Sunday, November 9, 2014

Delhi students protest moral policing at RSS office

Threats of violence on social media clearly don't deter Delhi's youth. Despite, or, perhaps because of them, hundreds of students from institutions of higher education turned up at the Jhandewalan Metro station to participate in Delhi's edition of 'Kiss of Love', the ongoing campaign against moral policing, on Saturday evening. They didn't make it to the planned venue—the RSS office at Jhandewalan—but police's attempts to contain them within the area around the station and keep the campaign peaceful failed as well.

Representing the Right's position that such activities are "un-Indian" was Hindu Sena. They were outnumbered at the start but called in reinforcements. The resistance had started online on Friday night itself. Numerous Sena members left threats and warnings in comments. Those who had organized the protest were threatened even on phone. "They would bring up their mothers and sisters and in the next minute threaten to f**k me, my family," said Pankhuri Zaheer from JNU's department of women's studies who had called for the protest. "I'm scared, of course, but there are a lot of people with me and they always will be."

The first kiss—a brief lip-lock at the station—led to a minor tussle with a Hindu Sena member. There was more kissing—both gay and straight—and hugging later. Over a thousand had signed up to join on Facebook. "The number actually went up after the abuses started raining and word of the threats spread," said Anshika (she doesn't use a last name), student of German at JNU. Over 300 showed up. Police tried to reason with the protesters, urging them to keep it quiet and not march towards the RSS office but the students weren't having any of that. Explaining the choice of venue, one said, "We're not here to challenge the RSS, but all our spaces and love in all forms are under attack. The RSS people come to us, beat us up. This time, we've come to them".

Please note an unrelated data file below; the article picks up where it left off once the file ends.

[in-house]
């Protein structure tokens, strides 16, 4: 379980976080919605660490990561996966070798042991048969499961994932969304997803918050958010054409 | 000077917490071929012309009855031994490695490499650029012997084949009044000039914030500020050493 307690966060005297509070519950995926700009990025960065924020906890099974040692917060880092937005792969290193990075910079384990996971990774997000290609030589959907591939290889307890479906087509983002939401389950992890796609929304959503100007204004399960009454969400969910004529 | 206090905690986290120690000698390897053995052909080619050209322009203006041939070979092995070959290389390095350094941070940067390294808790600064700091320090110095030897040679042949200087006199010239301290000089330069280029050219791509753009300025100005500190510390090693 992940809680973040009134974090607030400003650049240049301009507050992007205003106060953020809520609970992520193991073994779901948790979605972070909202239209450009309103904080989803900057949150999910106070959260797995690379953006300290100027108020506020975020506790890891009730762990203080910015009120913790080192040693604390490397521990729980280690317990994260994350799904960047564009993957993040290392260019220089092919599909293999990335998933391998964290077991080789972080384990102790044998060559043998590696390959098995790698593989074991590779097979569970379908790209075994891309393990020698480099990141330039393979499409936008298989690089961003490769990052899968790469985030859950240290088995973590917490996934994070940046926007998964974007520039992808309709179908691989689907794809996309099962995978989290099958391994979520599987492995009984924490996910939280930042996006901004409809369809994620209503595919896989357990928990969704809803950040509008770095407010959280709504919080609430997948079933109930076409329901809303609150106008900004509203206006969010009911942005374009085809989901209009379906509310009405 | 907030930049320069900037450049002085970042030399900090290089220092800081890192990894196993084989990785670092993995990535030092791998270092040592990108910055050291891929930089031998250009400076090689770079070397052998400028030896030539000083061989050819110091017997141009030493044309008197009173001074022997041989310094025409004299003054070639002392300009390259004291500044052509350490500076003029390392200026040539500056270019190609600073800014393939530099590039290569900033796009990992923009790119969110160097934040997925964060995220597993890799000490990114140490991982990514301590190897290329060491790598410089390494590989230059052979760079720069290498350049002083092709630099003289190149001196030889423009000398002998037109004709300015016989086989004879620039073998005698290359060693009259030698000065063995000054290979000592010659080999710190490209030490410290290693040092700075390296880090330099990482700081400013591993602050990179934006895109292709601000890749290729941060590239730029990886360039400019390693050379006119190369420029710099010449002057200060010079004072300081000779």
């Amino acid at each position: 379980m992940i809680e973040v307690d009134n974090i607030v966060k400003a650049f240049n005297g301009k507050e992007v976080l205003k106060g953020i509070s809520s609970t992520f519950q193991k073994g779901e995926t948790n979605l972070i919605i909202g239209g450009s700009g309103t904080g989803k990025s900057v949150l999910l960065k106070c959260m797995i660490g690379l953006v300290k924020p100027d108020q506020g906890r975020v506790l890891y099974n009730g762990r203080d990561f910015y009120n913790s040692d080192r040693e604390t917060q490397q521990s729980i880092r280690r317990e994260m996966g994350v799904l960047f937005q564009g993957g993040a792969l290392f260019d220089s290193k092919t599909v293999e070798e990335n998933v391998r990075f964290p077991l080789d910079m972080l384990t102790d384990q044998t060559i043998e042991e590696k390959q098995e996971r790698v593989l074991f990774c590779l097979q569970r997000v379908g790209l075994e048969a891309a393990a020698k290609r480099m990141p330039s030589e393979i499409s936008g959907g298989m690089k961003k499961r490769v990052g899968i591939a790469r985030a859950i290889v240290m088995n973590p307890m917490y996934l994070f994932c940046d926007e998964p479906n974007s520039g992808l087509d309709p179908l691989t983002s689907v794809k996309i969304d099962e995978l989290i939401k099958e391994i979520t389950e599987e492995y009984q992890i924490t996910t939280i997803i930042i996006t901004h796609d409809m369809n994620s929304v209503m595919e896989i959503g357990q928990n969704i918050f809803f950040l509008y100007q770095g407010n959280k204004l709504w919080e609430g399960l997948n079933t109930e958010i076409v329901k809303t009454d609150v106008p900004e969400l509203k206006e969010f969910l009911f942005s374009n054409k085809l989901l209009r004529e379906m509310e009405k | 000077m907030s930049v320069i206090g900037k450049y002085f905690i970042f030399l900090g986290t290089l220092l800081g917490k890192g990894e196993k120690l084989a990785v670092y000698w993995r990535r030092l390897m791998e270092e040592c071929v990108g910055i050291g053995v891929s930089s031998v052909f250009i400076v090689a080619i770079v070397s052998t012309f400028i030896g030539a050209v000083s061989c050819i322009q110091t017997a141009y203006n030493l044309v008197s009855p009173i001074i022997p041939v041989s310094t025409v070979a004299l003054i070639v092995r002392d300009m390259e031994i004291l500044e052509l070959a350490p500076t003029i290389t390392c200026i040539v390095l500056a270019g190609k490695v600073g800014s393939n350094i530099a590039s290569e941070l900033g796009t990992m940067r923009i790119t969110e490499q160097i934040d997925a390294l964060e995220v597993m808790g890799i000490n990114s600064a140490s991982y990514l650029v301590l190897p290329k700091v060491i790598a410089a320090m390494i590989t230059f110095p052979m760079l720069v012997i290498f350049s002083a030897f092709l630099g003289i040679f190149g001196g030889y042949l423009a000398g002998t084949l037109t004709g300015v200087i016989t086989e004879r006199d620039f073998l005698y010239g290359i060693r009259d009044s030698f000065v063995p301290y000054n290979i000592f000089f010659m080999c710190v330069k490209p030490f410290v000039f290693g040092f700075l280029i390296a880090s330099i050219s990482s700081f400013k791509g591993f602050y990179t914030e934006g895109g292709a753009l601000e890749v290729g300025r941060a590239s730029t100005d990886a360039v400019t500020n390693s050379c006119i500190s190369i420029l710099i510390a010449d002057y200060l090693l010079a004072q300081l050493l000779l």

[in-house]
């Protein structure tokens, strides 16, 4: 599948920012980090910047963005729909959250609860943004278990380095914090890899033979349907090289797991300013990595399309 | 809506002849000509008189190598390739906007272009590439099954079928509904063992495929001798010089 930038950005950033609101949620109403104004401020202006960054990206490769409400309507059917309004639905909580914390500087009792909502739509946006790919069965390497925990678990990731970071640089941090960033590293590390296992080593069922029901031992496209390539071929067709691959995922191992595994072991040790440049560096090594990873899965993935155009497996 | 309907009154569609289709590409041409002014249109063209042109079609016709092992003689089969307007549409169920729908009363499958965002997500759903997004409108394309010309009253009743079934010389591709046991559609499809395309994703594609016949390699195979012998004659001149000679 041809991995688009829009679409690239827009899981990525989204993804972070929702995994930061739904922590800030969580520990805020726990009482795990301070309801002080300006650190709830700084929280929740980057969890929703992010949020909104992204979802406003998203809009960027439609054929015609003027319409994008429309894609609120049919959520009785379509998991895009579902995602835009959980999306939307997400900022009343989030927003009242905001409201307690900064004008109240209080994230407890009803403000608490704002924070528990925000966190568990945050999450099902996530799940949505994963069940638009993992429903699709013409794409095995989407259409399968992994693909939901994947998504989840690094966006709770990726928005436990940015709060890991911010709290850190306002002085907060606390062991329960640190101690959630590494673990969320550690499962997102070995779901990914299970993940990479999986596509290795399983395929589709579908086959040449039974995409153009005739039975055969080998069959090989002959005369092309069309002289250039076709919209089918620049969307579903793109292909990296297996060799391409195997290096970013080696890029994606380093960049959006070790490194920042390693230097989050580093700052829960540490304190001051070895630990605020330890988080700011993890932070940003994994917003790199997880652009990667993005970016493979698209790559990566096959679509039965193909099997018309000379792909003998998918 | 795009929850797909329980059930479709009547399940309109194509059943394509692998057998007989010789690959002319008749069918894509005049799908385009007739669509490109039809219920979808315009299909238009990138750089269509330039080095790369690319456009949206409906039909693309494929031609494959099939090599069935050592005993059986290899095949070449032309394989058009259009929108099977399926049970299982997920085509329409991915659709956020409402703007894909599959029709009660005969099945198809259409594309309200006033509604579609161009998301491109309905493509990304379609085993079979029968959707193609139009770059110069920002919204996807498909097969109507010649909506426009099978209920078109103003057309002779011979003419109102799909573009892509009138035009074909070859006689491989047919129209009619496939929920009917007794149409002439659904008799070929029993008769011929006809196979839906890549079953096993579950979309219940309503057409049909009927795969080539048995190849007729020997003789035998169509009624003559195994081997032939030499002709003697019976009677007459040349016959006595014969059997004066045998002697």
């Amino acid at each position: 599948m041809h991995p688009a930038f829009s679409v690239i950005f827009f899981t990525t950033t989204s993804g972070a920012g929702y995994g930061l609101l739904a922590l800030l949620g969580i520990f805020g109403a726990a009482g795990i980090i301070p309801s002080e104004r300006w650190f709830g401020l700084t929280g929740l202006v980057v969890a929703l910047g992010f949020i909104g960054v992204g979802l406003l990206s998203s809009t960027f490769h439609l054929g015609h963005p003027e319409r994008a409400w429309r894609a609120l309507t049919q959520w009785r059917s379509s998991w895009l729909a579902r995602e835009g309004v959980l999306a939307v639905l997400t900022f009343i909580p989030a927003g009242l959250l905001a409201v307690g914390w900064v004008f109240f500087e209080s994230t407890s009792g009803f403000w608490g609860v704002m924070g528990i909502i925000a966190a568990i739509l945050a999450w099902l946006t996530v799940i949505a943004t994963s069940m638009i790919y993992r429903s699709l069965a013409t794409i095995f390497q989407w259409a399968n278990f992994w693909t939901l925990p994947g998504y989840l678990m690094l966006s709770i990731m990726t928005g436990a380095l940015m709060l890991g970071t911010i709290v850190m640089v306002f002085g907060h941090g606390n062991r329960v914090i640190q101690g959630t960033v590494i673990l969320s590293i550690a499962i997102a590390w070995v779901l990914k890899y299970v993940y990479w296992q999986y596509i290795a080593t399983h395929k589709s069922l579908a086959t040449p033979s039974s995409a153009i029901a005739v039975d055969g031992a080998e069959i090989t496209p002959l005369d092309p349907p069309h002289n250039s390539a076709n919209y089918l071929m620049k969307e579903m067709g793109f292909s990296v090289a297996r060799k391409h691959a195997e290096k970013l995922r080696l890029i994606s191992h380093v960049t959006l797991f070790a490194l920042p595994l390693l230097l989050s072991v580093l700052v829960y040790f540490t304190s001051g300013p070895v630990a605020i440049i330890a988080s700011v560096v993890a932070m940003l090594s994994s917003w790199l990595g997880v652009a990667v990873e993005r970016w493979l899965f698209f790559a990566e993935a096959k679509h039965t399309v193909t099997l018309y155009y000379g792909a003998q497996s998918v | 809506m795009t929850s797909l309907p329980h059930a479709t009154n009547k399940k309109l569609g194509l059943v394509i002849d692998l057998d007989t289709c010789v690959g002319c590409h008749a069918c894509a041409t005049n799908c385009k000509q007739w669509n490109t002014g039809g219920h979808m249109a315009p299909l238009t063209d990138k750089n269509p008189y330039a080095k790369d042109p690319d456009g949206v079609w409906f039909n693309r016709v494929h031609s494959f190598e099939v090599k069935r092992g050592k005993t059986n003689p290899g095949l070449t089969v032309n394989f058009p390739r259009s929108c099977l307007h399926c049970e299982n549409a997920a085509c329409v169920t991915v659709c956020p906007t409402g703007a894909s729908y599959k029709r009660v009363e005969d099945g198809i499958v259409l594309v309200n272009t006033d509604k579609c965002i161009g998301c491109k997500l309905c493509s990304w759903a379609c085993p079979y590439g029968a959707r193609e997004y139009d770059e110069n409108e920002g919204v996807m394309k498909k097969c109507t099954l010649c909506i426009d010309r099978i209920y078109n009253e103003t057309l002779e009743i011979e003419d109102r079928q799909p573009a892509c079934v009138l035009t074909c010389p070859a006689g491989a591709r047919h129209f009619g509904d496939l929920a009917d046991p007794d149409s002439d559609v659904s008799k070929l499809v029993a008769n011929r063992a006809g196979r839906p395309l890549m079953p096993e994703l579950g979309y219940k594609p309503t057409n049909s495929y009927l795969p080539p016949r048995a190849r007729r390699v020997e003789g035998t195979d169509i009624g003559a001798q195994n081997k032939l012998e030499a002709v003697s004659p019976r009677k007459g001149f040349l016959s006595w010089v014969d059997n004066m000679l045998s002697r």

While JNU students were once again at the forefront, there were representatives from several universities in the city—Delhi University (both North Campus and off-campus colleges), Jamia Millia Islamia, Ambedkar University and National Law University. Many of these students were attending their first protest. "We've come because moral policing is totally unacceptable," said Aarushi Mahajan of NLU. Another student explained how it wasn't about the kissing at all. "We've come here to claim space for affection." Ambedkar University student Akansha Tyagi said she joined to protest against the "increase in surveillance in Delhi University since Akhil Bharatiya Vidyarthi Parishad won the student elections". ABVP chose to sit this one out but its leader, Saket Bahuguna, later issued a statement blaming "sexually frustrated communists" for spreading obscenity.

Standing for "Indian culture", Hindu Sena members gathered at the Metro station and said they're not against pyaar but kissing in public, which is like "walking around naked". They also expressed concern about the spiritual and emotion purity of "sisters and mothers". "This isn't progress. What should be promoted is Indian culture. Kama Sutra isn't what they think. We'll have Kama Sutra Day instead of Valentine's Day," said Sena member Vishnu Gupta.